Tragedy of the Common Library

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Good intentions can go awry quickly in the world of software development. Imagine this common scenario: there are multiple teams building related projects at the same company. At some point, someone realizes that these teams tend to generate a lot of duplicate code; why not just create a common library that all the teams can reuse? Everyone agrees it's a brilliant plan, and so code begins to shift from each team's codebase into the common library.

Fast forward to two years later. Now everybody is using the common library to solve a lot of hard problems. That's good! At the same time, people would rather have a tickle fight with a komodo dragon than actually wade into the common code and make a significant change to the existing logic (author's note: tickle fight with a komodo dragon is not a euphemism). Why is everyone so afraid of the common code? Since a bunch of different teams have touched the common code, it's a giant mishmash of conflicting coding standards and duplicate abstractions. Even worse, all products now depend on it. The common library has become a Jenga tower, growing taller and more wobbly with each change. Everyone is now afraid to make sweeping changes in there, lest they send the tower tumbling down.

How did the common code get into this state? Well, it's because we're humans and that's we do: make a mess of our common places.

This problem is well known in certain circles as the tragedy of the commons. Wikipedia describes the problem as "the depletion of a shared resource by individuals, acting independently and rationally according to each one's self-interest, despite their understanding that depleting the common resource is contrary to the group's long-term best interests." This theory has been applied to problems like population growth, pollution, traffic jams, and now, janked-up codebases.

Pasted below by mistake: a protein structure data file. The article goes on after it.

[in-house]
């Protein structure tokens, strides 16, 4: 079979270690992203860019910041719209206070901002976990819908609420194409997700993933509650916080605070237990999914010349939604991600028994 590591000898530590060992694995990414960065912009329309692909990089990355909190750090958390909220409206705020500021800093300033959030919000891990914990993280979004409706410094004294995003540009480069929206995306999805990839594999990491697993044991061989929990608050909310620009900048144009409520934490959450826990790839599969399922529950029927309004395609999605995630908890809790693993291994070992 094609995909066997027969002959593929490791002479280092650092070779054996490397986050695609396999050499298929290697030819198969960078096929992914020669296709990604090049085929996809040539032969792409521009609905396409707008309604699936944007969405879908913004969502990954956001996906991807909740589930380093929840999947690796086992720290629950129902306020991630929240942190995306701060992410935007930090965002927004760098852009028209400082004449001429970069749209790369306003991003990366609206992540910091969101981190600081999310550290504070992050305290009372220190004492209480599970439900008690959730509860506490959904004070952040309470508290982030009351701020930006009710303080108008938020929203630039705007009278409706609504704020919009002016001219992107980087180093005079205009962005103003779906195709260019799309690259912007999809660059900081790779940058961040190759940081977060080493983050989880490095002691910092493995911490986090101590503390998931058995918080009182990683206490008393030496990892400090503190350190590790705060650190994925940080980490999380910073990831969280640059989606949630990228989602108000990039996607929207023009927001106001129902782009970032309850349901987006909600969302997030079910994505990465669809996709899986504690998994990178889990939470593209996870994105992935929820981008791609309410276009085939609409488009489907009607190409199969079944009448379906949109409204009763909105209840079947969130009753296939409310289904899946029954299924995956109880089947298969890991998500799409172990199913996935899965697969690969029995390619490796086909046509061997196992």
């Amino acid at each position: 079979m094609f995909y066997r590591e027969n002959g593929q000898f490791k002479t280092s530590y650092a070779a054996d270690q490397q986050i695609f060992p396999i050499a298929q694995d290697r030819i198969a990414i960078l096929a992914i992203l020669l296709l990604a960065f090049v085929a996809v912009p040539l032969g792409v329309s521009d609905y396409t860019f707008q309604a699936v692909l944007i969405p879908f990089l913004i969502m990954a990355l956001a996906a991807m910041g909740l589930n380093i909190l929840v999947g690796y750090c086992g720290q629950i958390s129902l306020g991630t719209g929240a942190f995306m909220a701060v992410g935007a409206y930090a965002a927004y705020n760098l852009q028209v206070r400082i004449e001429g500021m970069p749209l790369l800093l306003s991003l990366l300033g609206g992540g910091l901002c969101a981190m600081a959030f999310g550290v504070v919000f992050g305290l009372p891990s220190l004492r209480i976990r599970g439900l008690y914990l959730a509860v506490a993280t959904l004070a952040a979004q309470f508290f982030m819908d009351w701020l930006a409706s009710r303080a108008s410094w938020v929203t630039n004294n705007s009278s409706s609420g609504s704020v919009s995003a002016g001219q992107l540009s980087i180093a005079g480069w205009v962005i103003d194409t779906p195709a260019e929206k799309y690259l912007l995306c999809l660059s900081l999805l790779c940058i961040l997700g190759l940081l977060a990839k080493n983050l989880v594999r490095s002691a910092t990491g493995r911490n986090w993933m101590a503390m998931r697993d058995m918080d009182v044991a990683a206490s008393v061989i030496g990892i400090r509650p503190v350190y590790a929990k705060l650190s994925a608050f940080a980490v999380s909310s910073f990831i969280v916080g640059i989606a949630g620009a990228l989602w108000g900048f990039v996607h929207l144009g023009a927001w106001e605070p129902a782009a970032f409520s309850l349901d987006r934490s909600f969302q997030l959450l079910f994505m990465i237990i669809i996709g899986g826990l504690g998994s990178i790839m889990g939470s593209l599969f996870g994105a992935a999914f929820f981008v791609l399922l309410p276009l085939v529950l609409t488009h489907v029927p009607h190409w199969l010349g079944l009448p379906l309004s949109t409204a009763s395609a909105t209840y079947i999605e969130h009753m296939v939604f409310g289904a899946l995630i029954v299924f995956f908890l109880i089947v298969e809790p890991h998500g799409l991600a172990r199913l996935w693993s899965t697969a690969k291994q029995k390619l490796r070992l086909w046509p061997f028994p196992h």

So, if this is a common problem because we humans are a bunch of dumb dumbs, what's the solution here? Well, this guy Ronald Coase proposed a solution that won him the Nobel Prize in Economics, and it's actually relevant to our problem. Coase theorized that, if property rights are well defined and negotiation costs are low, then just by assigning property rights, the interested parties will negotiate their way to a solution to the negative side effects.

How would you apply that fancy book learnin' to the common library? Well, you'd start by splitting the common library up into smaller packages, with an established owner for each package. Then, you make it easy for the teams to communicate and negotiate changes to these newly split-up packages.

Let's say that Team A owns the common Logging package and Team B suddenly wants a new feature in that library. In the olden days, Team B would've just hacked this up. Since it's not their codebase, they'd move fast to get this in, leaving few comments and no tests. After all, that's what everybody does in the common library and they know there's no one to call them out on it.

That won't happen here, though, since Team A is now married to this codebase. Team A could propose something like, "You guys do the work, then we do the code review and we'll own this long term." Team B could then make a counter-offer, like "How about you make the change, and in exchange, we'll implement your Feature Request X in the service client library that we own?"

You've now gone from a massive codebase with zero owners to a bunch of small codebases, each with a motivated owner driven to ensure quality throughout the lifetime of that code.

As it turns out, ownership and fast, easy communication solve lots of software problems. Let's do more of these things!

A few other people have written on this topic before me. Good thinking, folks!

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About the Author

The Art of Delightful Software is written by Cody Powell. I'm currently Director of Engineering at TUNE here in Seattle. Before that, I worked on Amazon Video. Before that, I was CTO at Famigo, a venture-funded startup that helped families find and manage mobile content.

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